White, Alexander (No. 159754)

White, Alexander (Sandy)

Private

No. 159754, 1st Battalion, Canadian Infantry (Western Ontario Regiment)

Died of wounds on Wednesday 11 April 1917 (aged 30)

Buried:

Etaples Military Cemetery, France (Grave XXII. F. 9)

Commemorated:

Commonwealth War Graves Commission

Canadian Virtual War Memorial (CVWM)

Canadian First World War Book of Remembrance

Newtownards and District War Memorial

Presbyterian Church in Ireland (PCI) Roll of Honour 1914 – 1919 for

Greenwell Street Presbyterian Church Newtownards

BIOGRAPHY

Alexander White was born on 7 April 1887 in Mary Street, Newtownards and he was the eldest son of Henry and Margaret (Maggie) White (nee Bennett) who were married on 16 January 1885 in Regent Street Methodist Church Newtownards.  Henry White was a son of Alex White, a labourer and Maggie Bennett was a daughter of Matthew Bennett, a car driver.

The White family lived in Mary Street, Newtownards.

Henry White worked as an overseer in a spinning mill and he and Maggie had at least eleven children:

Anna (born 2 November 1885 in Mary Street, Newtownards)

Alexander (born 7 April 1887 in Mary Street, Newtownards)

Jane (Jeannie, born 16 January 1889 in Mary Street, Newtownards)

Matthew (born 13 February 1891 in Mary Street, Newtownards)

John (born 9 March 1893 in Mary Street, Newtownards)

James (born 27 December 1894 in Upper Mary Street, Newtownards; died of bronchitis 20 October 1895)

James Bennett (born 21 July 1896 in Upper Mary Street, Newtownards)

Martha (born 28 October 1898 in Mary Street, Newtownards)

Mary (born 2 December 1900 in Mary Street, Newtownards)

Margaret (born 18 May 1903 in Mary Street, Newtownards; died of bronchitis 1 February 1904)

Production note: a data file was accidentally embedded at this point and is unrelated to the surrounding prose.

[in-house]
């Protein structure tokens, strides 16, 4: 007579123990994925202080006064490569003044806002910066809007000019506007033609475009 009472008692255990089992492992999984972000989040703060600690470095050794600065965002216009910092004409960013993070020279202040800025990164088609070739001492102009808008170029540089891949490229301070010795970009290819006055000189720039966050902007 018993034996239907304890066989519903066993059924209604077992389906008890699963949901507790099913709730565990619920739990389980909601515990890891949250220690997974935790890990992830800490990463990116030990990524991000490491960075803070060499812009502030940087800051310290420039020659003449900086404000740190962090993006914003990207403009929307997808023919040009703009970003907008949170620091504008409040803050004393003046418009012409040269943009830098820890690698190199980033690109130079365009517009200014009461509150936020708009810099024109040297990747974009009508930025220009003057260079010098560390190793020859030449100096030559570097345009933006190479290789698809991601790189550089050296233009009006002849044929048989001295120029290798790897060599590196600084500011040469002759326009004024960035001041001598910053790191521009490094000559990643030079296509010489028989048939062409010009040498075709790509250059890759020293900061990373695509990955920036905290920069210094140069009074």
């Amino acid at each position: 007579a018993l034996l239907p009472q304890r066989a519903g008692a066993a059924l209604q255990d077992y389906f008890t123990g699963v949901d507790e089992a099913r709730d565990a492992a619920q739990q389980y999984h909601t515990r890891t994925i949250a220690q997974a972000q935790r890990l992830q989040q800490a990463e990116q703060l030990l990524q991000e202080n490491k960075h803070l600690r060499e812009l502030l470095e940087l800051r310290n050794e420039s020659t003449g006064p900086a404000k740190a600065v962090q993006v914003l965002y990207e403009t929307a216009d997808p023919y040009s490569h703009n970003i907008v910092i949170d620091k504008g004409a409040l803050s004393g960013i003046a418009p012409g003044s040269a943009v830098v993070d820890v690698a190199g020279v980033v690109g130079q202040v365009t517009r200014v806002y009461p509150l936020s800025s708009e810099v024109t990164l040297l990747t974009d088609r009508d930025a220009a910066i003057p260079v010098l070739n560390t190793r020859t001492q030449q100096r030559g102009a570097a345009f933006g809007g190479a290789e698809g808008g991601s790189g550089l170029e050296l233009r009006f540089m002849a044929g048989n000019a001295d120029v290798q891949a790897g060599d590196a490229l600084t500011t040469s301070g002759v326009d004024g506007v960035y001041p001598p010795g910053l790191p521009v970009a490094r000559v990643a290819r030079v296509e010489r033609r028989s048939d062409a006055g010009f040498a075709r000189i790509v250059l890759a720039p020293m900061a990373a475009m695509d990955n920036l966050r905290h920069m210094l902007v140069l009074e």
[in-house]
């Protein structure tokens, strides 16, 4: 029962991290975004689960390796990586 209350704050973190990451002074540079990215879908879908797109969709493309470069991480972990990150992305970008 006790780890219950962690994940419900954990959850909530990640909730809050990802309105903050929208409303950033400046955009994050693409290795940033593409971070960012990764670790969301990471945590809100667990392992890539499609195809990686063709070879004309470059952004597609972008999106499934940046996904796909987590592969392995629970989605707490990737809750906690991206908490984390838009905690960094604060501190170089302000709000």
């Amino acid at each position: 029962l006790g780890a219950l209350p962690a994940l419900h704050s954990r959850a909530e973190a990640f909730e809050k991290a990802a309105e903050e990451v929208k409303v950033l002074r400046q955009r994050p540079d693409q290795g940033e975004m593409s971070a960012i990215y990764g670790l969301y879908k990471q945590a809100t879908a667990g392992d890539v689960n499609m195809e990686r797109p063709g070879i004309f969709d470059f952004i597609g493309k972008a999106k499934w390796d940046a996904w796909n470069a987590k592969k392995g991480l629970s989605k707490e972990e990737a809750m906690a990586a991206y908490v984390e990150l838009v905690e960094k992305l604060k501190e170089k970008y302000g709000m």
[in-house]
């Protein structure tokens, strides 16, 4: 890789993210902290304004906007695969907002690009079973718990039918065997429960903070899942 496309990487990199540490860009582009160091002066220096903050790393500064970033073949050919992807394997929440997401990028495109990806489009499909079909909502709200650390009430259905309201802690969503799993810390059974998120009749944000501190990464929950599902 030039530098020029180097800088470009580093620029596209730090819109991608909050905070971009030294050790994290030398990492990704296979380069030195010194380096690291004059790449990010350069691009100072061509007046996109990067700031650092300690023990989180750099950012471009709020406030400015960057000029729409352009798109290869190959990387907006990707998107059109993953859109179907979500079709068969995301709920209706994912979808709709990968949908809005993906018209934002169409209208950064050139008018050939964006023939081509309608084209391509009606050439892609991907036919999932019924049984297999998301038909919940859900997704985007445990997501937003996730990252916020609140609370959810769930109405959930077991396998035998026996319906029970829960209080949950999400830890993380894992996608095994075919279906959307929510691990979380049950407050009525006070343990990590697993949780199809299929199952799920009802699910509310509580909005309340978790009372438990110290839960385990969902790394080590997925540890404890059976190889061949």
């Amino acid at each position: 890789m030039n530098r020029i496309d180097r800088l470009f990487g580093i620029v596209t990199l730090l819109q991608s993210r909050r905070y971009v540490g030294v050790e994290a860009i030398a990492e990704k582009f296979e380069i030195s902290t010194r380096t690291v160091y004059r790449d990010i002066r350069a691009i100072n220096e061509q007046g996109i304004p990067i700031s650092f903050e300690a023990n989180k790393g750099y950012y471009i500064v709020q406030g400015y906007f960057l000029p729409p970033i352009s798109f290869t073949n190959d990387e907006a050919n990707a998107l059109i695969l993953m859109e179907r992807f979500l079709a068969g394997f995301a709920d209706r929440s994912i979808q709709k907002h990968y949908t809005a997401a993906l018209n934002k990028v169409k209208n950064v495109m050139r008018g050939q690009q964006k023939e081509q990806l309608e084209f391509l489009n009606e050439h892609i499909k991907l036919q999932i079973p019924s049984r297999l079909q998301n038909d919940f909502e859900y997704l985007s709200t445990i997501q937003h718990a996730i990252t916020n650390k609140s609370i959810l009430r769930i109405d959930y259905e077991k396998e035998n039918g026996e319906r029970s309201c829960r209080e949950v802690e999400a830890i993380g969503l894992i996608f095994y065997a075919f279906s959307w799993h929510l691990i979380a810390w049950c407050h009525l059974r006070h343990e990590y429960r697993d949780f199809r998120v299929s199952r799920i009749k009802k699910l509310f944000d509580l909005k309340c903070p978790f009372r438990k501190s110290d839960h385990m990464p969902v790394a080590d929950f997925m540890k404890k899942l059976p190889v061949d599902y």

Margaret Ellen (born 12 July 1905 in Mary Street, Newtownards)

After leaving school Sandy White served his time with Messrs David O’ Prey & Sons, Painters and Decorators and that was the trade he followed when he moved to the United States of America.  After the outbreak of the Great War Sandy travelled from the United States to Toronto and on 10 March 1916 he enlisted there and joined the 81st Battalion Canadian Infantry.  In his attestation papers it was noted that Sandy was 5 feet 6 inches tall with a fair complexion, blue eyes and brown hair.  He contracted a severe cold and as a result was unable to travel to England with his Battalion.  He was transferred to the 9th Battalion and sailed with it to England later.  Sandy was granted a short leave during which he visited his parents in Newtownards.  He went to France in August 1916 along with 400 others to make up the 1st Battalion.

During the advance on Vimy Ridge he and his whole platoon were completely wiped out by a bursting enemy shell.  Sandy was picked up by the stretcher bearers and conveyed to the British Red Cross Hospital at Etaples but his spine was so severely fractured that he died the following day.

In his pocket there was a letter dated 6 April addressed to his mother.  In the letter he thanked her for gifts from home and said that he would be in the line again on his birthday for the proposed ‘big advance’.  He expressed the hope that this advance would take them all the way to the Rhine.

When official news of Sandy White’s death reached his family from the Canadian Record Office his father, mother, brothers and sisters placed a For King and Country notice in the 21 April edition of the Newtownards Chronicle and it included the line:

He hath done what he could.

Private Alexander White was buried in Etaples Military Cemetery in France and there is an inscription on his CWGC headstone:

HE DIED THAT WE MIGHT LIVE

Private Alexander White is commemorated on the Canadian Virtual War Memorial (CVWM); in the Canadian First World War Book of Remembrance (Page 348); on Newtownards and District War Memorial and in the PCI Roll of Honour for Greenwell Street Presbyterian Church Newtownards.

Sandy’s father Henry died on 19 May 1927 and his mother Maggie died on 19 October 1939.